Intervenor: Vol 24. No 3 July - September 1999

Will Canada's Endangered Species Law Have Teeth?

For the first time, the federal government's Throne Speech included a commitment to protect endangered species and their critical habitat. This commitment follows an August 1999 proposal by Environment Minister David Anderson to finally enact federal endangered species legislation in Canada. Canada still lacks a federal law to protect species at risk. In contrast, the United States has had endangered species legislation since 1973. For extinct Canadian species-such as the passenger pigeon, sea mink, and blue walleye-the recent federal announcements will do nothing. For the other 300 species at risk in Canada-such as the beluga whale, eastern cougar, wolverine and grizzly bear-federal promises offer a glimmer of hope, provided that an effective law is actually passed by Parliament. Canada signed the 1992 international Convention on Biological Diversity which requires the passage of endangered species legislation. In 1993, Parliament's Standing Committee on the Environment concluded that this international obligation requires Canada to develop an integrated legislative approach for protecting endangered species and habitat. In 1994, the federal government announced its intention to develop endangered species legislation. In 1996, after extensive public consultation, the federal government introduced its proposed endangered species law, Bill C-65. It was widely criticized by scientists and conservation groups who objected to the Bill's limited application to fish, migratory birds, and species on federal lands. Public criticism also targeted the Bill's overpoliticized process for listing species at risk, and the its ineffectual habitat protection provisions. Fortunately, Bill C-65 died on the order paper when the federal election was called in 1997. Following his appointment as Environment Minister in the summer of 1999, Mr. Anderson briefed Cabinet on his proposal to enact federal endangered species legislation. Although few details were released, it appears that Mr. Anderson's proposal differs from Bill C-65 in several key respects. For example, it reportedly protects the habitat of endangered species on both public and private lands. This represents a significant improvement over Bill C-65, which would have only protected individual "residences" (ie, dens or nests). Similarly, Mr. Anderson's proposal will invoke the federal government's "criminal law" power under the Constitution. Among other things, this puts the Bill on firm constitutional ground and allows it to contain strong prohibitions and stringent penalties. Monitoring and enforcement, however, remain key concerns. Environment ministries across Canada have experienced crippling cutbacks and staff reductions in recent years. Such downsizing clearly affects the ability of public officials to monitor and enforce environmental laws. To overcome this problem, Mr. Anderson's new law should contain a "citizen suit" provision which would enable private citizens to go to court to enforce the law where government officials refuse to do so. Such a provision exists in environmental laws in some Canadian and American jurisdictions, and even Bill C-65 included a "citizen suit" provision. In addition to allowing "citizen suits", Mr. Anderson's new law should also contain:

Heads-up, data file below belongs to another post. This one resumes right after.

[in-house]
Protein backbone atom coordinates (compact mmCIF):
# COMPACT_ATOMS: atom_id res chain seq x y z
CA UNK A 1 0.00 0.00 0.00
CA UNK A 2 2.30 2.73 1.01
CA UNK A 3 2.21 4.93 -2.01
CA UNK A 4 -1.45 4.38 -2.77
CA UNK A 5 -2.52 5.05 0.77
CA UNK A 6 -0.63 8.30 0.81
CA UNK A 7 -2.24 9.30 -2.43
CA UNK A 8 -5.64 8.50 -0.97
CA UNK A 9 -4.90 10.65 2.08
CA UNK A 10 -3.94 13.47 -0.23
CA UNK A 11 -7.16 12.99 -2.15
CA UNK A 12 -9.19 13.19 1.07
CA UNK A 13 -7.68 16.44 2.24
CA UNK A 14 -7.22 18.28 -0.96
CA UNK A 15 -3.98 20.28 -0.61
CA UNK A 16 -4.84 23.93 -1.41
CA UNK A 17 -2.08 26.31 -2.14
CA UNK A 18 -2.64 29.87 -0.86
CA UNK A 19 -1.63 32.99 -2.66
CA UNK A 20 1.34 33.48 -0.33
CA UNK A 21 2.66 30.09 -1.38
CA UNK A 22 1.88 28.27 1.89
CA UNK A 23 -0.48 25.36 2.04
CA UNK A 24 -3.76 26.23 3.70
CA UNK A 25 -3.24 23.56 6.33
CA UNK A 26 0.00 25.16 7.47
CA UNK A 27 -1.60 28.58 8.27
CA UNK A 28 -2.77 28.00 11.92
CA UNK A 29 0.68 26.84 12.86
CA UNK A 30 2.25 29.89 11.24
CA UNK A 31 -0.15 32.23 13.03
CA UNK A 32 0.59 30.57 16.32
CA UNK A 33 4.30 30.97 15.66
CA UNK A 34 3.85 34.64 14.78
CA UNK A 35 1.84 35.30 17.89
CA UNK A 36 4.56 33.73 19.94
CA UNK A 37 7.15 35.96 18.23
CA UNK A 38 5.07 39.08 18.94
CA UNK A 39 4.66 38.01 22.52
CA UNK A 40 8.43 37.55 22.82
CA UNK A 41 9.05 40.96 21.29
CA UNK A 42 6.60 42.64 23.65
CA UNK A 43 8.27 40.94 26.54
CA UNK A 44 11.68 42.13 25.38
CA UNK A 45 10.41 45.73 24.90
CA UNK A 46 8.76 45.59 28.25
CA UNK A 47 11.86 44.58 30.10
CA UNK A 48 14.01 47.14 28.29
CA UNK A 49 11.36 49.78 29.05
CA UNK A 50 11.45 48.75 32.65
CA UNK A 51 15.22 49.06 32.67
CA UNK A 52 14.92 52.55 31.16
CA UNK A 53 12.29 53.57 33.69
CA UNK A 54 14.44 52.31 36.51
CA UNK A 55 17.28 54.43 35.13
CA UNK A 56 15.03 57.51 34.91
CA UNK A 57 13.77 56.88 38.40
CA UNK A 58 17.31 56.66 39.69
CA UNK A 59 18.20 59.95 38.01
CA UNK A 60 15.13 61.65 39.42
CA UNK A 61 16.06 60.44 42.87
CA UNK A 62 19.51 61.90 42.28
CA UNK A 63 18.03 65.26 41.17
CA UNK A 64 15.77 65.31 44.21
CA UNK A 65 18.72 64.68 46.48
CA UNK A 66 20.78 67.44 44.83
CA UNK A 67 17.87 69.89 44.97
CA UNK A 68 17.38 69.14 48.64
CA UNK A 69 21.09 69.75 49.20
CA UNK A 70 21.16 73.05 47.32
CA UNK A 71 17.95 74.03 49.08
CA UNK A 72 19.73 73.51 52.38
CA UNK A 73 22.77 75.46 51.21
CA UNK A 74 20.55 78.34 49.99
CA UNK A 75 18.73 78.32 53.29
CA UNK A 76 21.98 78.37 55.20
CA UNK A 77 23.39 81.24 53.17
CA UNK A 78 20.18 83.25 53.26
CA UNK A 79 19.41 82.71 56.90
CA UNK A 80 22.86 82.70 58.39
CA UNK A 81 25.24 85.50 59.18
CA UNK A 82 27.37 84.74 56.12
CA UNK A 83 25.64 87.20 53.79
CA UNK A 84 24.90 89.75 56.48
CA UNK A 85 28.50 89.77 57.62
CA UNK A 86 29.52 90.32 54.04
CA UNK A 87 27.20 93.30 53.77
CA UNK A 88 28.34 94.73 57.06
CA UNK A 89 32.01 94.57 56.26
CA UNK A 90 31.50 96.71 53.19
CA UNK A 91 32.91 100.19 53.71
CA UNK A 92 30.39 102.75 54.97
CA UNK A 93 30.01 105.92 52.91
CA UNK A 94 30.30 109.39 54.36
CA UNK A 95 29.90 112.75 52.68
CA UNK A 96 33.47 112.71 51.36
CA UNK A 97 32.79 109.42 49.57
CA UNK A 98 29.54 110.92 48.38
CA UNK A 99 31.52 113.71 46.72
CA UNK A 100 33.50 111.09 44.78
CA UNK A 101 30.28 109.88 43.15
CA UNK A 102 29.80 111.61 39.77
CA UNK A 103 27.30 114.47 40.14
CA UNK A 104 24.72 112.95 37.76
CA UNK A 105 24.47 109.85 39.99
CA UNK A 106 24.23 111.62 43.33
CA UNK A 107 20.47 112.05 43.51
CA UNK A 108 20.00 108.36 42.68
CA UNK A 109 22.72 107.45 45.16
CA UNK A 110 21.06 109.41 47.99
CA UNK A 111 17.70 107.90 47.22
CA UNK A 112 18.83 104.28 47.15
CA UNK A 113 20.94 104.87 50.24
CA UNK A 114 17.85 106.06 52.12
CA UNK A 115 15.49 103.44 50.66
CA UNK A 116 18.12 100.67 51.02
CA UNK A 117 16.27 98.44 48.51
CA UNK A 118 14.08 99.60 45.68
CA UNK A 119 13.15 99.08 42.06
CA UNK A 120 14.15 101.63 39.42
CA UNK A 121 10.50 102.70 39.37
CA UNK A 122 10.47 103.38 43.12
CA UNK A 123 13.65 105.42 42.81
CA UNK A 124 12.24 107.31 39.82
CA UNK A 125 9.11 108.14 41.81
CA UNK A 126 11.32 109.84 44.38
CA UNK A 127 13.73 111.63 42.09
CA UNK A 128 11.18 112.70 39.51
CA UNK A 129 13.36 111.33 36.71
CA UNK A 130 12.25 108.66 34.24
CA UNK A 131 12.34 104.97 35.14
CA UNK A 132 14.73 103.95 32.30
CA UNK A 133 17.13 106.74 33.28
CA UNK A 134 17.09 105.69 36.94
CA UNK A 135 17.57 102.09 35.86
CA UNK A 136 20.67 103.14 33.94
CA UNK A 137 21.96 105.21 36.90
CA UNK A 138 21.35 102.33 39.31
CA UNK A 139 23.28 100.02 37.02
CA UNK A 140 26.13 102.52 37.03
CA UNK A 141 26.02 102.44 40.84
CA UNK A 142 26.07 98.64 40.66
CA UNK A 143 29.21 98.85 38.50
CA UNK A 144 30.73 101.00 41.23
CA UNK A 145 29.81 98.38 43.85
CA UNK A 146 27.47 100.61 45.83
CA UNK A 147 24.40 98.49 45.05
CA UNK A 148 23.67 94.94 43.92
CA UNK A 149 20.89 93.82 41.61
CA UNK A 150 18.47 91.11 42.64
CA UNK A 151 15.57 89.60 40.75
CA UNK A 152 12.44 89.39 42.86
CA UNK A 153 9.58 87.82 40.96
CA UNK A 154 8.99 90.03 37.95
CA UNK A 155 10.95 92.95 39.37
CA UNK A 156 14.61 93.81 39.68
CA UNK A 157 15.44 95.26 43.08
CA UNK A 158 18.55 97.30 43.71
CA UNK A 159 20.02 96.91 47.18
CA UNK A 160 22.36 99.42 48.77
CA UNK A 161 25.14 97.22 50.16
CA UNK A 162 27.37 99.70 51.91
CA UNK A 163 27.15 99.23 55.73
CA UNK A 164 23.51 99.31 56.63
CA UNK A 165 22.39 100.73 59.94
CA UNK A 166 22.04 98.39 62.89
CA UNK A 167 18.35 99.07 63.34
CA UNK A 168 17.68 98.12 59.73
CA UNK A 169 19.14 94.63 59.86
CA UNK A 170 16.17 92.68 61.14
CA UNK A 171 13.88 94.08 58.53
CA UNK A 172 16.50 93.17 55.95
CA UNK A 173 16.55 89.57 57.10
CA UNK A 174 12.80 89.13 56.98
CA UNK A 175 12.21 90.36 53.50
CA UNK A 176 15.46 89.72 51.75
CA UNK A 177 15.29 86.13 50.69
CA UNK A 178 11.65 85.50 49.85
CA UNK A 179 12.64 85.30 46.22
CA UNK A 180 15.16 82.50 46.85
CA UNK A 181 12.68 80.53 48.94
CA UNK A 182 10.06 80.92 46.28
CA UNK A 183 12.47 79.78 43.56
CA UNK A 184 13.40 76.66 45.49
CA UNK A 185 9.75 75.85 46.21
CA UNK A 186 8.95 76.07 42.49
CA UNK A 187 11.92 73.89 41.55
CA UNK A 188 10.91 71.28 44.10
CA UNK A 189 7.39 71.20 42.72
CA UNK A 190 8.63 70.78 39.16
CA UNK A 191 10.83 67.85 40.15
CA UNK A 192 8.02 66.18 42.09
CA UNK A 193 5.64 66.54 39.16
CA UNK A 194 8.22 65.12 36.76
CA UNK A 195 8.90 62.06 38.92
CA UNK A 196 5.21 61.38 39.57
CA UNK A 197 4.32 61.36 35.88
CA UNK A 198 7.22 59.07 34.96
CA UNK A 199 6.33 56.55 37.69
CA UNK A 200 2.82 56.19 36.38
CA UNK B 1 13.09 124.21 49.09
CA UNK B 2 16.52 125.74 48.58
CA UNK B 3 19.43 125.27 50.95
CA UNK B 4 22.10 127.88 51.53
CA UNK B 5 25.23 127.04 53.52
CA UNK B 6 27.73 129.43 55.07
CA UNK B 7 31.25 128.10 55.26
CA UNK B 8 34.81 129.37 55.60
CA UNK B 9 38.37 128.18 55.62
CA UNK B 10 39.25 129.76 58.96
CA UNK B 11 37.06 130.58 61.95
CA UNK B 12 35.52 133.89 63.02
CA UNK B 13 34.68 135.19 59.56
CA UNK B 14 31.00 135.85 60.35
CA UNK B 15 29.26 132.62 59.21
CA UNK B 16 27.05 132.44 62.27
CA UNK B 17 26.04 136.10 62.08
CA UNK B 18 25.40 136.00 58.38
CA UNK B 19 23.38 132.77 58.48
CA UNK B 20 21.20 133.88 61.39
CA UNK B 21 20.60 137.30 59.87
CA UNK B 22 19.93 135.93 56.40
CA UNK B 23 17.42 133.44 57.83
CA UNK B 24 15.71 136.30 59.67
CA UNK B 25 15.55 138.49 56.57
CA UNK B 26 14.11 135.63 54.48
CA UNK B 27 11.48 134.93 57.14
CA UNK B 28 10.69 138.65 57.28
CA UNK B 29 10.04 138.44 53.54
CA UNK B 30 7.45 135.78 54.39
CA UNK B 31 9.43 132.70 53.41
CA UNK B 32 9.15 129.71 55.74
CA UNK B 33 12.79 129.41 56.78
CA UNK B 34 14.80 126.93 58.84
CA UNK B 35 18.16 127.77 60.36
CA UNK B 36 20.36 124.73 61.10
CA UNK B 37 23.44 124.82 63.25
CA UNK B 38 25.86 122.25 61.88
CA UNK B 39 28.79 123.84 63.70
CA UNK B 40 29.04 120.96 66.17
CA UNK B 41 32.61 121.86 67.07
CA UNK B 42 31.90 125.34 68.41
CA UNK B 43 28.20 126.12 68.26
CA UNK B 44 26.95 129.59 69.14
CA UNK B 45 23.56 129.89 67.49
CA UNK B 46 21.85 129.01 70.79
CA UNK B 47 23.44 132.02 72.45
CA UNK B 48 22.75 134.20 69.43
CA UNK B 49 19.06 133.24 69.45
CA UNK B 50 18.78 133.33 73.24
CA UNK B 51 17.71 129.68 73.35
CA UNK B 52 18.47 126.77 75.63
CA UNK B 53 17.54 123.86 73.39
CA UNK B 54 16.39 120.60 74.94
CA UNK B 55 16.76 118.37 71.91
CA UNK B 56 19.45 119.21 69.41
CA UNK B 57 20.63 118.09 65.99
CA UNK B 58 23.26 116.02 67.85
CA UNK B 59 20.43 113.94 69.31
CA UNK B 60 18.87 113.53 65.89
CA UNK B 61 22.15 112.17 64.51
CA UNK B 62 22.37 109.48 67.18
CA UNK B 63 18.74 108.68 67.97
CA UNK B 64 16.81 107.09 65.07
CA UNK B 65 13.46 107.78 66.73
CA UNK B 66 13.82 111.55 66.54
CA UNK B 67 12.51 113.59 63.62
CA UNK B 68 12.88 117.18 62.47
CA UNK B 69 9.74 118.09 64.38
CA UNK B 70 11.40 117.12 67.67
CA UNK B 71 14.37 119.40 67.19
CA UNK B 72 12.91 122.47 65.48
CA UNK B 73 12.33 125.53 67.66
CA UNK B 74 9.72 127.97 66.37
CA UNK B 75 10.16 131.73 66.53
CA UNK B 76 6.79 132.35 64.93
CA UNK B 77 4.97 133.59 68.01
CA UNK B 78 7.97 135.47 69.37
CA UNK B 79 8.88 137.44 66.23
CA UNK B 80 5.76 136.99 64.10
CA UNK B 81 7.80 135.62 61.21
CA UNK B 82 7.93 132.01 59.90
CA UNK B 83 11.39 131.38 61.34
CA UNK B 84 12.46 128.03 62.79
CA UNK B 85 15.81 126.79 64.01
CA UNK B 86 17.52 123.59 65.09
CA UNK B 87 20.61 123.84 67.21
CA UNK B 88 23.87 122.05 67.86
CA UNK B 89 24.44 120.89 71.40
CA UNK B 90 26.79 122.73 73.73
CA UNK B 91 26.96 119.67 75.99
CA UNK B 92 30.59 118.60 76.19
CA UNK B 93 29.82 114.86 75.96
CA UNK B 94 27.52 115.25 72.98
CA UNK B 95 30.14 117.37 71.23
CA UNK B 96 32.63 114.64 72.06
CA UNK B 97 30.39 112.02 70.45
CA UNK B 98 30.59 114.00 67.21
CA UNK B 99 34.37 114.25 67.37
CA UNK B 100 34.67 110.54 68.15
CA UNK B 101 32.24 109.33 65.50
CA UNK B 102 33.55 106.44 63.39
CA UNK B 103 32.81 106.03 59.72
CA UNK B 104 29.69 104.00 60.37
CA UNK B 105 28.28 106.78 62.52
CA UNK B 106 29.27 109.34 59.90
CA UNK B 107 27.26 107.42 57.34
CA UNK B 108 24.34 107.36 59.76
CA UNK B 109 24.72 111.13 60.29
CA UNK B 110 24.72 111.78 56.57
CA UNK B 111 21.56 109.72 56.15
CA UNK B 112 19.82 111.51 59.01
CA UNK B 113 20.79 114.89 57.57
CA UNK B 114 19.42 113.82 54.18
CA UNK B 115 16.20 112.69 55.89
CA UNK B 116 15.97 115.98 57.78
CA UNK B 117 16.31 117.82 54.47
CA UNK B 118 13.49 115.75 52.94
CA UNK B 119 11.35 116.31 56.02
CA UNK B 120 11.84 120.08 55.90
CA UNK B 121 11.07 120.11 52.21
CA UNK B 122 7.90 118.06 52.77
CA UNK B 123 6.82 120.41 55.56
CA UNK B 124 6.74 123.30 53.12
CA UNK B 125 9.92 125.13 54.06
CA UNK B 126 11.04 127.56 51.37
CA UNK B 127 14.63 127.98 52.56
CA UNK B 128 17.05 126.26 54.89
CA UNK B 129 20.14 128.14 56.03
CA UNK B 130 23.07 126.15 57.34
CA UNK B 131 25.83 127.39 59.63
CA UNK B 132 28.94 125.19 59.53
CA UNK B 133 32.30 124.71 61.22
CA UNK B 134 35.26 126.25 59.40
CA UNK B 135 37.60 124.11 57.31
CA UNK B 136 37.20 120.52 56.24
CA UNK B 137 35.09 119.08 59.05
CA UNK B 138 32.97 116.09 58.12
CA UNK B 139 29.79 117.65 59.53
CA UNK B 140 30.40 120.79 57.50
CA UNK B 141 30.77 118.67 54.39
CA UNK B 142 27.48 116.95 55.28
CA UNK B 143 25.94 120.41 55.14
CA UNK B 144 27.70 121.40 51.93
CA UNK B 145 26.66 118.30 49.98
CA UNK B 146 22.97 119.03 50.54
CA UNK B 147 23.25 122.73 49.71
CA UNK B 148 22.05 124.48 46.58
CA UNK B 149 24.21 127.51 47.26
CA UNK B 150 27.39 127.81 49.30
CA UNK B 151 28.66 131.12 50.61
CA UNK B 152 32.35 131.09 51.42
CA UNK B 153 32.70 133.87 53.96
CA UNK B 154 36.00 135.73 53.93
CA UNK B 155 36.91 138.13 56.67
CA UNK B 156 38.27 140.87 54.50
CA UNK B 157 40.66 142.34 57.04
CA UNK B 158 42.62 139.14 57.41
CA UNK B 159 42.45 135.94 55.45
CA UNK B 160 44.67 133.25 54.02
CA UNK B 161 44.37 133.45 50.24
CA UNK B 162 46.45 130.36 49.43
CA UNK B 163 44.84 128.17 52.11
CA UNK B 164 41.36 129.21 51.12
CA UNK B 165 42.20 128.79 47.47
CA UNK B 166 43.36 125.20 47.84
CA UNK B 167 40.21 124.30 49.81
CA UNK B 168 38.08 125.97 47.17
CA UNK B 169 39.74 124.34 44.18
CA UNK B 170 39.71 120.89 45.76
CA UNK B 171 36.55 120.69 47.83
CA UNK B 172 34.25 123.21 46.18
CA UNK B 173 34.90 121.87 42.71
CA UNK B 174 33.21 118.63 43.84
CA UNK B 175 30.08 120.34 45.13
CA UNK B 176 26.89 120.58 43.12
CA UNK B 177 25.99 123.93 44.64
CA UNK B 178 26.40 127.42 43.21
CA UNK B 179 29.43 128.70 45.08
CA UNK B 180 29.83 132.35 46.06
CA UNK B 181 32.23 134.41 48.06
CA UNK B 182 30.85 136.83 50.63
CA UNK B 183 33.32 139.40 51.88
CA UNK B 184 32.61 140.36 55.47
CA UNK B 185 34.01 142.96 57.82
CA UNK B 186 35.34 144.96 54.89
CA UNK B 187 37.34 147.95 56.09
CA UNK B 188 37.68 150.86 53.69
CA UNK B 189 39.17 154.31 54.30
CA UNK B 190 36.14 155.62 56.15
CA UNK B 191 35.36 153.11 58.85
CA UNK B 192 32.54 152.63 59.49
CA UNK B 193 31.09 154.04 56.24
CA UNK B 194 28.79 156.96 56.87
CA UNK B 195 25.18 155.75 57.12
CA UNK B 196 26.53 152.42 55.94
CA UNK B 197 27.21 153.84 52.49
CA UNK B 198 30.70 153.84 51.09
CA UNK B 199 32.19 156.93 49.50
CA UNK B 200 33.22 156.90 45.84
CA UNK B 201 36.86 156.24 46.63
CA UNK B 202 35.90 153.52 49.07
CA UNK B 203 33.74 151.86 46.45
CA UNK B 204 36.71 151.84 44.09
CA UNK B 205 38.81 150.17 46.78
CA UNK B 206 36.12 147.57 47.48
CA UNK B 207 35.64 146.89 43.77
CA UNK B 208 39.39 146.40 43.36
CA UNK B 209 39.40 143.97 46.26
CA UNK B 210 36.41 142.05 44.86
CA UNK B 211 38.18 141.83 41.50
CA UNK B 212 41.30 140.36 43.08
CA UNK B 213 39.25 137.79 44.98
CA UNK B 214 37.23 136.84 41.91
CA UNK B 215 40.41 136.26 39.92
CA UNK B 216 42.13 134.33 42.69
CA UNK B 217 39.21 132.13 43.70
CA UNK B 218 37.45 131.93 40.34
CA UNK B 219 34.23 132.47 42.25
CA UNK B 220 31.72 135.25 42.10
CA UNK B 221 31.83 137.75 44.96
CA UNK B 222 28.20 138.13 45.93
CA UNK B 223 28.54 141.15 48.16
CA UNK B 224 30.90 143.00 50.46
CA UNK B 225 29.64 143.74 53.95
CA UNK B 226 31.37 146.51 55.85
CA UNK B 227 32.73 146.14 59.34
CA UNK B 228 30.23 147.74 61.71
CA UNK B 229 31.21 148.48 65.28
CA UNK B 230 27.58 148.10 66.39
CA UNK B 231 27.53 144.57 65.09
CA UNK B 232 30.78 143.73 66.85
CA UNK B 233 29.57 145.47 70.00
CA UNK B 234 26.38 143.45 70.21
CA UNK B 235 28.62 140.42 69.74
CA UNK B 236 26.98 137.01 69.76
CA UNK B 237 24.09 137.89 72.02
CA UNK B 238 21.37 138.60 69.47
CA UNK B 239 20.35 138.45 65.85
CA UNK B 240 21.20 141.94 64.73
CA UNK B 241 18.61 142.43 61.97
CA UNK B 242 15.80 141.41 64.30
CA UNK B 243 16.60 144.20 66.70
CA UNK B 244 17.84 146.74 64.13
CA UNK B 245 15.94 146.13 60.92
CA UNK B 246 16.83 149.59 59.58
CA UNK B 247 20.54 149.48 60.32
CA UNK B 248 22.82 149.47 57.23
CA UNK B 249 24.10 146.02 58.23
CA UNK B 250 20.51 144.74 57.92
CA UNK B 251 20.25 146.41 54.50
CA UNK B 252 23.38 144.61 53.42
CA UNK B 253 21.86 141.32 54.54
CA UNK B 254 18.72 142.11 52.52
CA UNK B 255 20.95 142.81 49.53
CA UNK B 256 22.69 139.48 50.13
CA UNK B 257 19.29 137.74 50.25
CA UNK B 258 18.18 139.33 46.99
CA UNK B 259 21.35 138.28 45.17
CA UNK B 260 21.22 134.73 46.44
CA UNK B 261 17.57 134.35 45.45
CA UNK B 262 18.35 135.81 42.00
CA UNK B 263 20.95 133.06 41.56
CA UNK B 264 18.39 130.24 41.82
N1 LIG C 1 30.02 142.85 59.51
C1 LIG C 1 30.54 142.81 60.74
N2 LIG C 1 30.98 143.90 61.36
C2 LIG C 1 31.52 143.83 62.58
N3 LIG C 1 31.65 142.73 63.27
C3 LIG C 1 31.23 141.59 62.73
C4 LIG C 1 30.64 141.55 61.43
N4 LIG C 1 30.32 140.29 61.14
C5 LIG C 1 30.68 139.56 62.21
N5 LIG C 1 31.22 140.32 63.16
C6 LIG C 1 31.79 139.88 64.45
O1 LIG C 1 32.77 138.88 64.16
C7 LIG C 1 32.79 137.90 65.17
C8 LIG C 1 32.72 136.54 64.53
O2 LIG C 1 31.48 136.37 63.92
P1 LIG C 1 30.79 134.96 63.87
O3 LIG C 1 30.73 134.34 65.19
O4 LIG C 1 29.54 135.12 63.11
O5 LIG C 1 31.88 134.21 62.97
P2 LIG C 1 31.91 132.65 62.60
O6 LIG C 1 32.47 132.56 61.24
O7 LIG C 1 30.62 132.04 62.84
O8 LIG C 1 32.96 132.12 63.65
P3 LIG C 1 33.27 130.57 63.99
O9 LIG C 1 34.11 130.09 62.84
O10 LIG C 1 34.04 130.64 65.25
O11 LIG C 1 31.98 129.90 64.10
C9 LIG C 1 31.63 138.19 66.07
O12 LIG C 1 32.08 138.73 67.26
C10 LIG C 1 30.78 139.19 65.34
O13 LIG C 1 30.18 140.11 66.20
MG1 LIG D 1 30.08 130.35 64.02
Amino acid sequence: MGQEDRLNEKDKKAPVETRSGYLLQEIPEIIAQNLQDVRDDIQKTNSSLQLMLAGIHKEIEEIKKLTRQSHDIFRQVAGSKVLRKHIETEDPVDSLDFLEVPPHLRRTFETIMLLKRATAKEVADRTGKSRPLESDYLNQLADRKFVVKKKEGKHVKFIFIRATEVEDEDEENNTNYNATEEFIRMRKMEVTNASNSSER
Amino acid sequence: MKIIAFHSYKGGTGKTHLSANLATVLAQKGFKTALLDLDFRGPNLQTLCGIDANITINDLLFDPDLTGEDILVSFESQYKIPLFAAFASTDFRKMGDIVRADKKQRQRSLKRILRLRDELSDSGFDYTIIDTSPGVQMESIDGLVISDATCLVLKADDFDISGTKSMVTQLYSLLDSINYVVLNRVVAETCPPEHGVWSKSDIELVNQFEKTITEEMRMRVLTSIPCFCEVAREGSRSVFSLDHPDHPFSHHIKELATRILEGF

• mandatory listing of all species found to be at risk by an independent scientific committee;
  • designation and protection of critical habitat of listed species;
  • strong sanctions against harming individual members of listed species;
  • mandatory development of recovery plans (ie, habitat restoration) for listed species; and
  • thorough assessment of all undertakings or projects which may adversely affect listed species or their habitat.

It's premature to conclude Mr. Anderson's proposal will be effective and enforceable protection for endangered species. The text of Mr. Anderson's proposed law is not yet available and some of the provisions (such as enforcement on private land) are sure to be in for a rough ride. Mr. Anderson should resist the call for compensation for private landowners-why should the federal government pay people to comply with the law of the land? Although there is an expectation that the new law may be passed by June 2000, it is unknown when the new law will be proclaimed into force. In the meantime, as the legislative process drags on, the number of species at risk in Canada will continue to increase at an alarming rate.________________________________Rick Lindgren is a lawyer at CELA